Frank Pignanelli & LaVarr Webb: Record turnout gives color to Utah political landscape
Most of the county conventions in recent weeks experienced record turnouts. Is this a trend, and what does it mean short term and long term for politics in Utah?
Webb: Utahns have a keen interest in politics this year, bolstered by Romney in the national spotlight, big races up and down the ballot and strong encouragement from the LDS Church to get involved. Larger participation means a tilt to more mainstream politics and less domination by the passionate extremes — a very positive development. Long term, however, it doesn't mean much unless we can find a way to keep the masses engaged. The caucus/convention system is working well this year, but some modest structural reforms are still necessary to ensure broad participation.
Pignanelli: Polls and convention results indicate a moderate and interesting flavor for 2012 delegates. Democrats eliminated Rep. Brian Doughty, Utah's only openly gay legislator. Conversely, Republicans sent Melvin Nimer and Joe Demma to the primary for the at-large district seat. Nimer is chairman of the Log Cabin Republicans, a caucus for gay GOP members. This really speaks to the change in delegates.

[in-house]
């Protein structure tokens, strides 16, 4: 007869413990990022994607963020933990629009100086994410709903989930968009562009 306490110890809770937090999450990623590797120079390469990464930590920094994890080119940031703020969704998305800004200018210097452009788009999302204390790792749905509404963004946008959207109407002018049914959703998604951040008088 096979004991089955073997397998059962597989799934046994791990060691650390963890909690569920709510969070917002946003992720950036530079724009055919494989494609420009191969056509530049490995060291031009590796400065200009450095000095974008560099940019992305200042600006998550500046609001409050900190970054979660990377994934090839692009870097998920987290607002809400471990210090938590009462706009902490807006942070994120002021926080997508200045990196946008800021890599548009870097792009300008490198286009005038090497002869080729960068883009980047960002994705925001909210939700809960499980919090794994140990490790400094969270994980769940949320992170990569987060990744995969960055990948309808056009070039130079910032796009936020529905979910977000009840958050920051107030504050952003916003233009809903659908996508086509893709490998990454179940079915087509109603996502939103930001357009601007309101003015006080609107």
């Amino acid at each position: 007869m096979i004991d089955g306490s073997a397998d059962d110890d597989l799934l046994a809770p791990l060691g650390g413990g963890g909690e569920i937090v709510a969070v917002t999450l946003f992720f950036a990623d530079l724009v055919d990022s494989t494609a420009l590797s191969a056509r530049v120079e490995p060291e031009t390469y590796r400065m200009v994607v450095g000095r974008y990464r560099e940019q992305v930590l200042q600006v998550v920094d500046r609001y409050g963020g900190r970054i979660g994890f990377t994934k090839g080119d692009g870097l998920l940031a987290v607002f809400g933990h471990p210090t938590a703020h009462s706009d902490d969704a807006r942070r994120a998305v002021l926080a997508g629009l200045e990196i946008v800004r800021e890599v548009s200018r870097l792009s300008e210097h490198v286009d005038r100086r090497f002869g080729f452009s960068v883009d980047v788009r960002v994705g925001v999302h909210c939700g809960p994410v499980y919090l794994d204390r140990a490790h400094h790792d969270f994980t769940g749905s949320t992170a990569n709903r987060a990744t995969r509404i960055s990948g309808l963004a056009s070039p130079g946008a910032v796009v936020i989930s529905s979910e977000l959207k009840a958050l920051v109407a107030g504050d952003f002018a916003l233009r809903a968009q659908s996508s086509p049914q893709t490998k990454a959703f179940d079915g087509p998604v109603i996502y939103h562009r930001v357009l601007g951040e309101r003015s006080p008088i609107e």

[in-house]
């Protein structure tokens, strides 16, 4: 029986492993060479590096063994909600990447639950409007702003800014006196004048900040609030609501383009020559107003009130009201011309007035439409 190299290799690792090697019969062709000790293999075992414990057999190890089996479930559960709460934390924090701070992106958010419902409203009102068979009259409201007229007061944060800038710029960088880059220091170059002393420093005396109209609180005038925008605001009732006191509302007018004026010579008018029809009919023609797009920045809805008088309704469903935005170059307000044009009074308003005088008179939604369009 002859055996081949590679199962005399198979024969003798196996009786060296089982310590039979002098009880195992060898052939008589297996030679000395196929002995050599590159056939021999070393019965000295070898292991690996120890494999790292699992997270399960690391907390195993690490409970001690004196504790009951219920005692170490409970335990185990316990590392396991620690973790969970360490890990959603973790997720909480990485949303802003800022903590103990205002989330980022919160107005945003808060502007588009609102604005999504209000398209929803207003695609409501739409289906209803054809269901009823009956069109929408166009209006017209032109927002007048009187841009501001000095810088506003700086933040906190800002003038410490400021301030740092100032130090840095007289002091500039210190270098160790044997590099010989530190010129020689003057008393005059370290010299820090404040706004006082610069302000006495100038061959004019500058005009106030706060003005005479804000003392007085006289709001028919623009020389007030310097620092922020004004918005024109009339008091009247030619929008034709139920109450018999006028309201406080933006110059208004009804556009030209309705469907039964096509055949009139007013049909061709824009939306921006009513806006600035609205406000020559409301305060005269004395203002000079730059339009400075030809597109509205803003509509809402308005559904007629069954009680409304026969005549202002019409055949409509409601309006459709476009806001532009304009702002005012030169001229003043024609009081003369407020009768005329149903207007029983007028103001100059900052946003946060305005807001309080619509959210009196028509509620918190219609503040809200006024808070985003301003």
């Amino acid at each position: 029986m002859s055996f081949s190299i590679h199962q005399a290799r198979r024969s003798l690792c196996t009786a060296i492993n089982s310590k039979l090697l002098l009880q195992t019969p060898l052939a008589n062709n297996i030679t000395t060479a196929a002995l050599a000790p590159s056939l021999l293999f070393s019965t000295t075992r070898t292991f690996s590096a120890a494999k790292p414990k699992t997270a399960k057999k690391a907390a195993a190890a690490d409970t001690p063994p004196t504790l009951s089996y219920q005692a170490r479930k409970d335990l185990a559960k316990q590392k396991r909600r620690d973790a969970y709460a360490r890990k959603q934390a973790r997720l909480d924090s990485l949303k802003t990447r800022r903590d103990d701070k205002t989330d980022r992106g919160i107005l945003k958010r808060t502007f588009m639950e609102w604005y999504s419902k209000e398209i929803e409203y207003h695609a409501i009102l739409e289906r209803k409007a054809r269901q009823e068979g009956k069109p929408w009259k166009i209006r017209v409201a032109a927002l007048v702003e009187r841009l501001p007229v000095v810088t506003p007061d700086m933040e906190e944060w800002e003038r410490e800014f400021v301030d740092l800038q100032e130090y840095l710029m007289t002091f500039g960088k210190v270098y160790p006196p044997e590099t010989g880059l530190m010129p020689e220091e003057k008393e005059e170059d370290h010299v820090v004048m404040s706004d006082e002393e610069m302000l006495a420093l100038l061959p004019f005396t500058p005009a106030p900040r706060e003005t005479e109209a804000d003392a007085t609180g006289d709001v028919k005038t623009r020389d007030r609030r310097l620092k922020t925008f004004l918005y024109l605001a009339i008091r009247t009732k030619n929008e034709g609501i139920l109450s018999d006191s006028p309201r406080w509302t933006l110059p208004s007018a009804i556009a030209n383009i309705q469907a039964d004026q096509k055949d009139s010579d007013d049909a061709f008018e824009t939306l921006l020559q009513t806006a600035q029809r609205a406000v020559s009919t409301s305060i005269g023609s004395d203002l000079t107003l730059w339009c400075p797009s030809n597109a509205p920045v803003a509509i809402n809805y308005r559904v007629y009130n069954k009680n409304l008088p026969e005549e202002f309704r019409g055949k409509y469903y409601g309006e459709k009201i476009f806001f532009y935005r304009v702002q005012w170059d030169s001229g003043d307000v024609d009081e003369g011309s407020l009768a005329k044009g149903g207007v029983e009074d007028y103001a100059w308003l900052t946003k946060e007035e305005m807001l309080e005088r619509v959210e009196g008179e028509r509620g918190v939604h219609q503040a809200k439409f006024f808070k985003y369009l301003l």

But the 2016 election cycle is an unusual year without statewide races on the ballot. Therefore, unless a compelling issue arises (i.e., immigration), the push for Utahns to attend the precinct caucuses will be diminished. The sensible tone at recent conventions may be a short-term miracle.
Republican LaVarr Webb is a political consultant and lobbyist. Previously he was policy deputy to Gov. Mike Leavitt and Deseret News managing editor. Email: email@example.com. Democrat Frank Pignanelli is a Salt Lake attorney, lobbyist and political adviser. Pignanelli served 10 years in the Utah House of Representatives, six years as minority leader. His spouse, D'Arcy Dixon Pignanelli, is a state tax commissioner. Email: firstname.lastname@example.org.
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